2) Praeteritio. The pretended omission of something, which has the effect of strengthening its impact.

Example: "It would be unseemly for me to dwell on the Senator's drinking problem, and too many have already sensationalized his womanizing..." - An opponent of Senator Edward Kennedy

3) Chiasmus. A very powerful effective technique where the words in one phrase or clause are reversed in the next.

Example: "Your manuscript is both good and original; but the part that is good is not original, and the part that is original is not good" - Samuel Johnson

4) Tricolon A much-used and strong technique where words or phrases are used in threes.

Example: "Never in the history of human endeavour has so much been owed by so many to so few" - Sir Winston Churchill

Wednesday, April 11, 2012

More rabbit than Sainsburys

Forgive me for borrowing a line from the blessed Chas and Dave's 1981 hit, in order to create a tenuous link to Easter. Suffice it to say that this tip is about not talking for too long on stage. This was prompted by a debate in the National Speakers Association Facebook group, where are speaker was asking how to deal with someone who spoke for too long. I'm sure you can imagine the response. So how do you make sure you don't overstay your time on the platform?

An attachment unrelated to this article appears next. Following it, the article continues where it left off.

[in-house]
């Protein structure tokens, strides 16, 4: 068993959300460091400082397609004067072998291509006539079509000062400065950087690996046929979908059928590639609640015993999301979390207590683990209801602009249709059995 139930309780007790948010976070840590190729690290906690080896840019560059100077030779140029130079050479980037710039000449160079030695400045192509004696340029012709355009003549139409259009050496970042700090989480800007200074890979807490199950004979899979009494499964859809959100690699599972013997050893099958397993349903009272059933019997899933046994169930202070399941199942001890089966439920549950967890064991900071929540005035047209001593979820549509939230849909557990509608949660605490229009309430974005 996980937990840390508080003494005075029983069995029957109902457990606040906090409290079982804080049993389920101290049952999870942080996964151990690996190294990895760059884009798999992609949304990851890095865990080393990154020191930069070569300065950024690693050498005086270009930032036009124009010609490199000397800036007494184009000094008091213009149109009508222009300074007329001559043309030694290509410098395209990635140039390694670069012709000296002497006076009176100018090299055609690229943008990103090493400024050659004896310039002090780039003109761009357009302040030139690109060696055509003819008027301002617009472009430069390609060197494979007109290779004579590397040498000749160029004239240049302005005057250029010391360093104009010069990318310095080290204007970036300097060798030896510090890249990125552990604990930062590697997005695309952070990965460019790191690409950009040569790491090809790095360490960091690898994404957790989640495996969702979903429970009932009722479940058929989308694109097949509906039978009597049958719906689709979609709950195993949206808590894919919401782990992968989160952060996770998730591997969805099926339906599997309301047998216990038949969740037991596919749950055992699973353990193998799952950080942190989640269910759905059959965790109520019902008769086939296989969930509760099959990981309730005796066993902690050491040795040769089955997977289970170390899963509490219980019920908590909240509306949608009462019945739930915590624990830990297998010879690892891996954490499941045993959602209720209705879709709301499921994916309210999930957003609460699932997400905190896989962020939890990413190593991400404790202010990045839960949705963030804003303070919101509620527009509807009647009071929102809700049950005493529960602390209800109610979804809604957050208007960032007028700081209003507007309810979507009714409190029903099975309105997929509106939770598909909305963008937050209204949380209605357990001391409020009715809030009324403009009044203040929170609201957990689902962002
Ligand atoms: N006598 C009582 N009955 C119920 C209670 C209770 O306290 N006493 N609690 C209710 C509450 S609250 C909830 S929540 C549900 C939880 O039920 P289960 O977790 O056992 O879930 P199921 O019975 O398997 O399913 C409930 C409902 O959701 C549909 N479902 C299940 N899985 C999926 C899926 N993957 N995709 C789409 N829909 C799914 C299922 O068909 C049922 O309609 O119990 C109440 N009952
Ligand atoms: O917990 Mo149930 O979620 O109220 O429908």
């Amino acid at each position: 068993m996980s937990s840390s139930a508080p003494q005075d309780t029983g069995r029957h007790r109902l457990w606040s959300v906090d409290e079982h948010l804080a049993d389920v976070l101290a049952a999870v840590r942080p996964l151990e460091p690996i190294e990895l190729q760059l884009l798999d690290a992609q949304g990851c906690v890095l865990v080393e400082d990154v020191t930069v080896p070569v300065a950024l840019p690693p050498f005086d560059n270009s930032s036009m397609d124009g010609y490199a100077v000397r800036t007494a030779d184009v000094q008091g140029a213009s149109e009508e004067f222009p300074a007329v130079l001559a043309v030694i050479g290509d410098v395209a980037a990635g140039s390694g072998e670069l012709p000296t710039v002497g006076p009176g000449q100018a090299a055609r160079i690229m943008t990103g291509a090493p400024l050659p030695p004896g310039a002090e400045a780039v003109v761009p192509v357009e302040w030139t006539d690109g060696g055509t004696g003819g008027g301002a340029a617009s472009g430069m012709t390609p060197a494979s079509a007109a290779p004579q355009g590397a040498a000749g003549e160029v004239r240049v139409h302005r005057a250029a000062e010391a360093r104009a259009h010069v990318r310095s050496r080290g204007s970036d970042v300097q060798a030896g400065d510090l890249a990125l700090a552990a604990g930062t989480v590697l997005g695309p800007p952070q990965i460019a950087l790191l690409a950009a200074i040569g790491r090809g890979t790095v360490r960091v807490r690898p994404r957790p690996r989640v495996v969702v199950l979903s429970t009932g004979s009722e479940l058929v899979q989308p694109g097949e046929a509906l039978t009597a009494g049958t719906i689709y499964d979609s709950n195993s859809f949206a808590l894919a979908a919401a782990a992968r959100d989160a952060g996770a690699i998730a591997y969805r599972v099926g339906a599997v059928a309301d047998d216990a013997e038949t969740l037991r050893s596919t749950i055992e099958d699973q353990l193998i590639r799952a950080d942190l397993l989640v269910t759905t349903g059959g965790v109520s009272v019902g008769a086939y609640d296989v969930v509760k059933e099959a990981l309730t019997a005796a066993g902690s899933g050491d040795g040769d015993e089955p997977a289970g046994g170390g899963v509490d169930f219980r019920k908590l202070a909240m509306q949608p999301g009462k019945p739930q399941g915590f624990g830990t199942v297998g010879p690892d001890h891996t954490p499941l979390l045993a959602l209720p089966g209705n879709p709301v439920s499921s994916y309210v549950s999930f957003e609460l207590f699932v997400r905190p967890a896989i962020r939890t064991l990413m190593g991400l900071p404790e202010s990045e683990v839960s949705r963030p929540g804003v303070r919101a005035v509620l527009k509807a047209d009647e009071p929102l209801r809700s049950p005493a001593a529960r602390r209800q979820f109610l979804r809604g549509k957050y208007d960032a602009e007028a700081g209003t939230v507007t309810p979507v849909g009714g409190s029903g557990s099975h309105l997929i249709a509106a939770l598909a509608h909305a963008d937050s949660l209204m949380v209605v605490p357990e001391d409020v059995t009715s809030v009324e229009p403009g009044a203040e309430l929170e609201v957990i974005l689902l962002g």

Obviously, the easiest way is to keep an eye on a timer. That may not always be easy, unless you bring your own or there is a clock (which must be showing the correct time) visible to you. If you're the type of speaker that wanders the stage without notes, then having a timer may not work, since you can't carry it around with you. 

Another option is to have someone in the audience who will act as your timer. Agree a series of signals with perhaps ten, five, and two minutes to go. Make sure that you look at them occasionally, and acknowledge their signals. This works very well unless (and I have seen this happen) your timing friend dozes off.